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Co-exposure to ultrafine particulate matter and ozone causes electrocardiogram changes indicative of increased arrhythmia risk in mice
Kurhanewicz, N., R. McIntosh-Kastrinsky, L. Walsh, A. Farraj, AND M. Hazari. Co-exposure to ultrafine particulate matter and ozone causes electrocardiogram changes indicative of increased arrhythmia risk in mice. Presented at Society of Toxicology, March 10 - 14, 2013.
The purpose of this study was to determine the cardiac effects of concentrated ambient particles (CAPs) and ozone co-exposure in mice. This work fulfills Agency goals because it examines the detrimental health effects of air pollution and will add data which could be used for risk assessment.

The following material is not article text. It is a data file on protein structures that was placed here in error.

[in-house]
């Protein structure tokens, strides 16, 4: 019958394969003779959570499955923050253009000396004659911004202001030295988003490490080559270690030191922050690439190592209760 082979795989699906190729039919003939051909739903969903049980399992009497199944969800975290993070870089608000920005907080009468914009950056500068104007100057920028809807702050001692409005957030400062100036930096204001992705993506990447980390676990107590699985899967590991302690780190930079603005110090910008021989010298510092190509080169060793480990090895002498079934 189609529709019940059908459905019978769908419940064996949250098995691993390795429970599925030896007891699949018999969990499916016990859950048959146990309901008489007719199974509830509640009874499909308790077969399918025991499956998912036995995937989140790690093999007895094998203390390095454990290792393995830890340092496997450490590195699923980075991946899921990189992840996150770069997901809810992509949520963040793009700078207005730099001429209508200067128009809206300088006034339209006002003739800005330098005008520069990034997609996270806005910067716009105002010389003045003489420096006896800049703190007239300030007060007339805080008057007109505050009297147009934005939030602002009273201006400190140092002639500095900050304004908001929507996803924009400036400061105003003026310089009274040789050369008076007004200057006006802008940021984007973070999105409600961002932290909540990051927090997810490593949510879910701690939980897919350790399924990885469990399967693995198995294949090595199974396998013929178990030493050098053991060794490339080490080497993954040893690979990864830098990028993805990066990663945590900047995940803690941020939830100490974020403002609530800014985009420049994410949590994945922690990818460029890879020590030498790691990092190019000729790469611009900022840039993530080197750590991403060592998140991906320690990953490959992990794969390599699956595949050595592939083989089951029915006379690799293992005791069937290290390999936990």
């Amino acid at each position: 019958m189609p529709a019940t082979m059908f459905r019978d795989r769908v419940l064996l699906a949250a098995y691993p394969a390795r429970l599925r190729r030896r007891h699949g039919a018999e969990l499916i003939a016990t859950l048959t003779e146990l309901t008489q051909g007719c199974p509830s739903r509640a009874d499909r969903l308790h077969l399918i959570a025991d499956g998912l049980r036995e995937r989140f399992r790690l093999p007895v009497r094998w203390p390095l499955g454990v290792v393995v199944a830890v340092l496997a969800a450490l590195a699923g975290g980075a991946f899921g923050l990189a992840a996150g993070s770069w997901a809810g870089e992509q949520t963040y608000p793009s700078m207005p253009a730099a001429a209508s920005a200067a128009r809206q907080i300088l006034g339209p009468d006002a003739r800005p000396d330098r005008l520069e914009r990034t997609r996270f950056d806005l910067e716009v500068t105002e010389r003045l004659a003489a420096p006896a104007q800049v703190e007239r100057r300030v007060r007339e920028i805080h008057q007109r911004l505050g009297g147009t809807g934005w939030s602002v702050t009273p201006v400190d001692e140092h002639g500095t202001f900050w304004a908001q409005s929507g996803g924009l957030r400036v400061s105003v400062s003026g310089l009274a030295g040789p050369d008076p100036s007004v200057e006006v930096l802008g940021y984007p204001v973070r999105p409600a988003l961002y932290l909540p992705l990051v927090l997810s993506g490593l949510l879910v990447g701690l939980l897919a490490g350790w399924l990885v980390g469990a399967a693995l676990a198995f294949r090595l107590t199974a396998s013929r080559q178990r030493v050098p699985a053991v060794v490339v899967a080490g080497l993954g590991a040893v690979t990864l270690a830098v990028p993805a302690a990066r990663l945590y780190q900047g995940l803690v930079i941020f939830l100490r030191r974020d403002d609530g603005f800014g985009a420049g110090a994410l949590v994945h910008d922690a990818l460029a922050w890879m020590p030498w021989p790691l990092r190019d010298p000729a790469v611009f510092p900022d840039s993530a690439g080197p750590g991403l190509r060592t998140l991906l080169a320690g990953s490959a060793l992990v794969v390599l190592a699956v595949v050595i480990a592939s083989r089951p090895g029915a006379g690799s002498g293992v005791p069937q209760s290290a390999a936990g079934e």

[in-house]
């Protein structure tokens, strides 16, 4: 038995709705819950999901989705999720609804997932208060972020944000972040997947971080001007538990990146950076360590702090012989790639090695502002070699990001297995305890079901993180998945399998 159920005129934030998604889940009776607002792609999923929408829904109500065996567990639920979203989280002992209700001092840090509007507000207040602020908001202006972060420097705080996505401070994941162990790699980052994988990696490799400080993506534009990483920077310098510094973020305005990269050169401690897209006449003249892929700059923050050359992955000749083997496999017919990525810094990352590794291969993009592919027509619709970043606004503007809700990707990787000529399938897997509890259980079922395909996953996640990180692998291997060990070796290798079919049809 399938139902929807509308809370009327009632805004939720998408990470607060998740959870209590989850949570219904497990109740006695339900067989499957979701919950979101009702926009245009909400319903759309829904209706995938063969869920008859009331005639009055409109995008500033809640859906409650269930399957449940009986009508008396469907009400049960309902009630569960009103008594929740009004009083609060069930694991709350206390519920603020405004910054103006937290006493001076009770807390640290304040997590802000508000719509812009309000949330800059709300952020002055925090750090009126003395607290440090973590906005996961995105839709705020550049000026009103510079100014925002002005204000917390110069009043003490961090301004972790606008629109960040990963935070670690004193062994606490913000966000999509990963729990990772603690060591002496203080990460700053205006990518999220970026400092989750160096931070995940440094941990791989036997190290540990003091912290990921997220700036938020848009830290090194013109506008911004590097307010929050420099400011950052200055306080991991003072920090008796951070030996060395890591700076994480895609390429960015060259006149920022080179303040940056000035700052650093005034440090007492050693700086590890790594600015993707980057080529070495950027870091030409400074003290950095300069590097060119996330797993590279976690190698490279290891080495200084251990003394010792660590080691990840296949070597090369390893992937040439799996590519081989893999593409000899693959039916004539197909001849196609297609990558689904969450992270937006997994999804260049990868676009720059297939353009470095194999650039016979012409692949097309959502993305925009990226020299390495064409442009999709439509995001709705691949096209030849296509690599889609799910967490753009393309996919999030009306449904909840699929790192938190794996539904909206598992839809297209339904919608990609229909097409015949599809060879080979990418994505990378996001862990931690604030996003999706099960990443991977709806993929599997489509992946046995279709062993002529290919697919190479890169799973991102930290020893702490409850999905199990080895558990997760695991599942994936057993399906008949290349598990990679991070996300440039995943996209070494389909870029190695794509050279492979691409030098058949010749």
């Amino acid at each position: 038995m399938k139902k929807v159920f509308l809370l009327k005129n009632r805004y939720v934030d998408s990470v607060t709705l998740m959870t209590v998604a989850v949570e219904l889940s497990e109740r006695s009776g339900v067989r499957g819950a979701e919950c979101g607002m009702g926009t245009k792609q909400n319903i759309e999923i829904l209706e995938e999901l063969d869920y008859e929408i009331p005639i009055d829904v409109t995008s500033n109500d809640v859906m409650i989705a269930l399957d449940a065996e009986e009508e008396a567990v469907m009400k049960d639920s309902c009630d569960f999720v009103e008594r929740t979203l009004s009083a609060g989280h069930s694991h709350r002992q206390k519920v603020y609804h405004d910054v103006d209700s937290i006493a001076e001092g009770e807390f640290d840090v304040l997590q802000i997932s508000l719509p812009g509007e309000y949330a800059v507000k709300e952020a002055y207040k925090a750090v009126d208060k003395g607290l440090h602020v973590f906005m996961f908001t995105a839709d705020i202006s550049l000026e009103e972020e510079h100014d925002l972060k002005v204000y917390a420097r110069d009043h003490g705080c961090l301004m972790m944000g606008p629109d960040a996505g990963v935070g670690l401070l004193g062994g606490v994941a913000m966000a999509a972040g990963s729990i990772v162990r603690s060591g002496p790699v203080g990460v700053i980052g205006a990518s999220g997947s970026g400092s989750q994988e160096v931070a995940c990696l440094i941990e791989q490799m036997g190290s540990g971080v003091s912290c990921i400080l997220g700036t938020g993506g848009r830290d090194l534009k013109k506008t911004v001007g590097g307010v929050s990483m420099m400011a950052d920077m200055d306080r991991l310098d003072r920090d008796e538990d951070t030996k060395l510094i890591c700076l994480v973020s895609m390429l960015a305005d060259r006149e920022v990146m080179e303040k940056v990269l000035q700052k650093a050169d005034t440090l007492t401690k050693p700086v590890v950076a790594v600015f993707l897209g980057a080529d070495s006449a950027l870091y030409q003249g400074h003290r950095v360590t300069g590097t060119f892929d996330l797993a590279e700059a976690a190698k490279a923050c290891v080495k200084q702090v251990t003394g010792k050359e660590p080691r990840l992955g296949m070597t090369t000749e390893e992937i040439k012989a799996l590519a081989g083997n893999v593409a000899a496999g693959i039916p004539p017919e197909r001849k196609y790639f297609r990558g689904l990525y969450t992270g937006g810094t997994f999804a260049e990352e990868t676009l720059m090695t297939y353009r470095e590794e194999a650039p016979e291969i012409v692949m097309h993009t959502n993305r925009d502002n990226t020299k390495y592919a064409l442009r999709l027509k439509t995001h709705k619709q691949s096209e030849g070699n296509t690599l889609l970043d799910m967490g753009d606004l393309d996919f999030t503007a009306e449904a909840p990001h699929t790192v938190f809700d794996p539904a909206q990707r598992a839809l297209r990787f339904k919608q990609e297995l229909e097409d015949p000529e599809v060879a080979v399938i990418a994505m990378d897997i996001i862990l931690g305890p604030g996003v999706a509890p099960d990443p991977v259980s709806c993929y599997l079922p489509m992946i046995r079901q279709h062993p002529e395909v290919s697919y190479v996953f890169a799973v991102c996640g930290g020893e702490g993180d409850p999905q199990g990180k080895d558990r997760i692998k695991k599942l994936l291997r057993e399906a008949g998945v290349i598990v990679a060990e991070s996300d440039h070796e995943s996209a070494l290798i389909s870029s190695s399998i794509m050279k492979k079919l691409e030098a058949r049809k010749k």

Numerous studies have shown a relationship between acute air pollution exposure and increased risk for cardiovascular morbidity and mortality. Due to the inherent complexity of air pollution, recent studies have focused on co-exposures to better understand potential interactions. This study was designed to evaluate the cardiac effects of concentrated ambient fine (PM2.5) and ultrafine (UFP) particles with and without ozone (O3) co-exposure. We hypothesized that ozone co-exposure would enhance the acute effects of particles, particularly UFP. Conscious unrestrained C57BL/6 mice implanted with radiotelemeters were exposed by whole-body inhalation to either 250 g/m3 PM2.5 or 100 g/m3 UFP with or without 0.3 ppm O3 (4hrs); separate groups were exposed to either filtered air or O3 only. Heart rate (HR) and electrocardiogram (ECG) were recorded continuously before, during and after exposure. Control animals experienced a decrease in HR during exposure. In relation, neither PM2.5 nor UFP alone caused any change, however with O3 co-exposure, HR remained transiently elevated above control levels. Exposure to UFP+O3 caused decreased PR-interval, transient increase in QRS, and increased QTc. PM2.5 alone caused QRS to decrease and O3 alone caused a decrease in QRS interval and QTc. There were no other significant differences in the ECG of any groups. Lastly, only animals exposed to UFP+O3 had an increase in the number of non-conductive P-waves; there were no differences in other arrhythmia counts. These data suggest that ozone co-expoure might worsen the stress response to PM, especially UFP, and cause repolarization heterogeneity in the heart, which would increase the risk of arrhythmogenesis. As such, this indicates that the cardiovascular effects of particle and gas co-exposures are not easily characterized, potentially increasing the complexity of risk assessment.